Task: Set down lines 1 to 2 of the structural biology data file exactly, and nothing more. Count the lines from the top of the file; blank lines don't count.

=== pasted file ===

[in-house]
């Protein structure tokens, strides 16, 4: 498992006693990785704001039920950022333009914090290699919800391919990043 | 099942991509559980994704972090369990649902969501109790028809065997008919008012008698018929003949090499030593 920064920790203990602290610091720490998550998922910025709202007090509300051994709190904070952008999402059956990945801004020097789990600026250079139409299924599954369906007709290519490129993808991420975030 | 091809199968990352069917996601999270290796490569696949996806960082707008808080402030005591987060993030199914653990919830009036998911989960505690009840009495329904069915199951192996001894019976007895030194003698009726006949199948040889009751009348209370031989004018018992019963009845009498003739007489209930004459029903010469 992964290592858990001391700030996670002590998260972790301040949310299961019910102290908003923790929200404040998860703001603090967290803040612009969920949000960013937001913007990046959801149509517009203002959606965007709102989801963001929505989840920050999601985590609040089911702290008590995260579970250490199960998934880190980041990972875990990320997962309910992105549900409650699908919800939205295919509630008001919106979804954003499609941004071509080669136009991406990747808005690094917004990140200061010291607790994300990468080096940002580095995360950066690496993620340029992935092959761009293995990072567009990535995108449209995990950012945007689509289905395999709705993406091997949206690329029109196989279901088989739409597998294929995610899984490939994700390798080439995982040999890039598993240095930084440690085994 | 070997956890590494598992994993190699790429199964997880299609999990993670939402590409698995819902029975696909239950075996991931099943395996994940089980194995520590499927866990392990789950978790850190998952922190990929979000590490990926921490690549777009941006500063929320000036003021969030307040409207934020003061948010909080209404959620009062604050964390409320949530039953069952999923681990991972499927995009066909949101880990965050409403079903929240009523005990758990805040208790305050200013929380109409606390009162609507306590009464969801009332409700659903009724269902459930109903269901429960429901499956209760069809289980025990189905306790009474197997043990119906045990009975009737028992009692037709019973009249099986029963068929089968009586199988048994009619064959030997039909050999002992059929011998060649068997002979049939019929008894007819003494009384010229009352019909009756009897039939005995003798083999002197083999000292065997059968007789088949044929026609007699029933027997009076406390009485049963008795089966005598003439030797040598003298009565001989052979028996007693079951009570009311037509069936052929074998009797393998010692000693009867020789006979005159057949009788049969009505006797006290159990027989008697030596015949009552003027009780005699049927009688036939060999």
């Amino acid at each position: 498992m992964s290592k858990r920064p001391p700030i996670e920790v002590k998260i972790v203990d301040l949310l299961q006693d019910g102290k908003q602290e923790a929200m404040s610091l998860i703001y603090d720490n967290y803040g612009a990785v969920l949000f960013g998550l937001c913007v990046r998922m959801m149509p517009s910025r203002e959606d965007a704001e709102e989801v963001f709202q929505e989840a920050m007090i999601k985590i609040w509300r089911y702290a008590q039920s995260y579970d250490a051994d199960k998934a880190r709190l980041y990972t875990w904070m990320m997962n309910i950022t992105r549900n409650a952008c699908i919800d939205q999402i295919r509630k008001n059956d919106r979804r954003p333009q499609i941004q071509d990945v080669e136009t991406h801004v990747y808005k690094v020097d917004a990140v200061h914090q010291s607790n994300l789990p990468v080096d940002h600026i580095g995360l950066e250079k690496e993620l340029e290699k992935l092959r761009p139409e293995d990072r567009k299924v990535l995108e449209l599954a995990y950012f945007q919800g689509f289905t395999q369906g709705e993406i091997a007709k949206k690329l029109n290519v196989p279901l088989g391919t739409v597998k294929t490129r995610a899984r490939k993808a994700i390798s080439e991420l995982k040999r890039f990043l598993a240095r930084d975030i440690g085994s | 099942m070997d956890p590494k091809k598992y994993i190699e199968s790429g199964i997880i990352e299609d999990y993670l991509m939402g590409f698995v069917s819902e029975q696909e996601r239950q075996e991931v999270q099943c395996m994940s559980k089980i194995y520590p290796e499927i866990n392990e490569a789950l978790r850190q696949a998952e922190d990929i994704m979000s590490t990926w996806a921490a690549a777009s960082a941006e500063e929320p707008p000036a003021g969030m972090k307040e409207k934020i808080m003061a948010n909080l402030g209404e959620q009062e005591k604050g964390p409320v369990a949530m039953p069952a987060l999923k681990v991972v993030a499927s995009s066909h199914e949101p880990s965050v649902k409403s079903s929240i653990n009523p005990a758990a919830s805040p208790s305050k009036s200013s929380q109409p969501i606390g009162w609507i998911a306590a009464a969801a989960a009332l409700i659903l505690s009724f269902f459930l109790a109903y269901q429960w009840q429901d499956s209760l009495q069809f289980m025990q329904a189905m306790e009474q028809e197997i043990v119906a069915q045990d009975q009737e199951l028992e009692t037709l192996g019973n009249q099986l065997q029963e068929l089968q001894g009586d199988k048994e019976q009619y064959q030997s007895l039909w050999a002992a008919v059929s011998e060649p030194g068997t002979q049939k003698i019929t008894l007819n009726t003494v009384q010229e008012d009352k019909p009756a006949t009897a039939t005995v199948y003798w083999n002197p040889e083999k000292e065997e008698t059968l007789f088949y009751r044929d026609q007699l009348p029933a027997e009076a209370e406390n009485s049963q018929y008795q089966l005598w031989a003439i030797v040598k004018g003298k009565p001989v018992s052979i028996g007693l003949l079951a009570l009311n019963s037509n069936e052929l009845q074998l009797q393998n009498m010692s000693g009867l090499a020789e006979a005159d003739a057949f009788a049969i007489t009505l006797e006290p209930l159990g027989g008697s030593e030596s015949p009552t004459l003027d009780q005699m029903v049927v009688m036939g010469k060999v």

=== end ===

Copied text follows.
[in-house]
């Protein structure tokens, strides 16, 4: 498992006693990785704001039920950022333009914090290699919800391919990043 | 099942991509559980994704972090369990649902969501109790028809065997008919008012008698018929003949090499030593 920064920790203990602290610091720490998550998922910025709202007090509300051994709190904070952008999402059956990945801004020097789990600026250079139409299924599954369906007709290519490129993808991420975030 | 091809199968990352069917996601999270290796490569696949996806960082707008808080402030005591987060993030199914653990919830009036998911989960505690009840009495329904069915199951192996001894019976007895030194003698009726006949199948040889009751009348209370031989004018018992019963009845009498003739007489209930004459029903010469 992964290592858990001391700030996670002590998260972790301040949310299961019910102290908003923790929200404040998860703001603090967290803040612009969920949000960013937001913007990046959801149509517009203002959606965007709102989801963001929505989840920050999601985590609040089911702290008590995260579970250490199960998934880190980041990972875990990320997962309910992105549900409650699908919800939205295919509630008001919106979804954003499609941004071509080669136009991406990747808005690094917004990140200061010291607790994300990468080096940002580095995360950066690496993620340029992935092959761009293995990072567009990535995108449209995990950012945007689509289905395999709705993406091997949206690329029109196989279901088989739409597998294929995610899984490939994700390798080439995982040999890039598993240095930084440690085994 | 070997956890590494598992994993190699790429199964997880299609999990993670939402590409698995819902029975696909239950075996991931099943395996994940089980194995520590499927866990392990789950978790850190998952922190990929979000590490990926921490690549777009941006500063929320000036003021969030307040409207934020003061948010909080209404959620009062604050964390409320949530039953069952999923681990991972499927995009066909949101880990965050409403079903929240009523005990758990805040208790305050200013929380109409606390009162609507306590009464969801009332409700659903009724269902459930109903269901429960429901499956209760069809289980025990189905306790009474197997043990119906045990009975009737028992009692037709019973009249099986029963068929089968009586199988048994009619064959030997039909050999002992059929011998060649068997002979049939019929008894007819003494009384010229009352019909009756009897039939005995003798083999002197083999000292065997059968007789088949044929026609007699029933027997009076406390009485049963008795089966005598003439030797040598003298009565001989052979028996007693079951009570009311037509069936052929074998009797393998010692000693009867020789006979005159057949009788049969009505006797006290159990027989008697030596015949009552003027009780005699049927009688036939060999």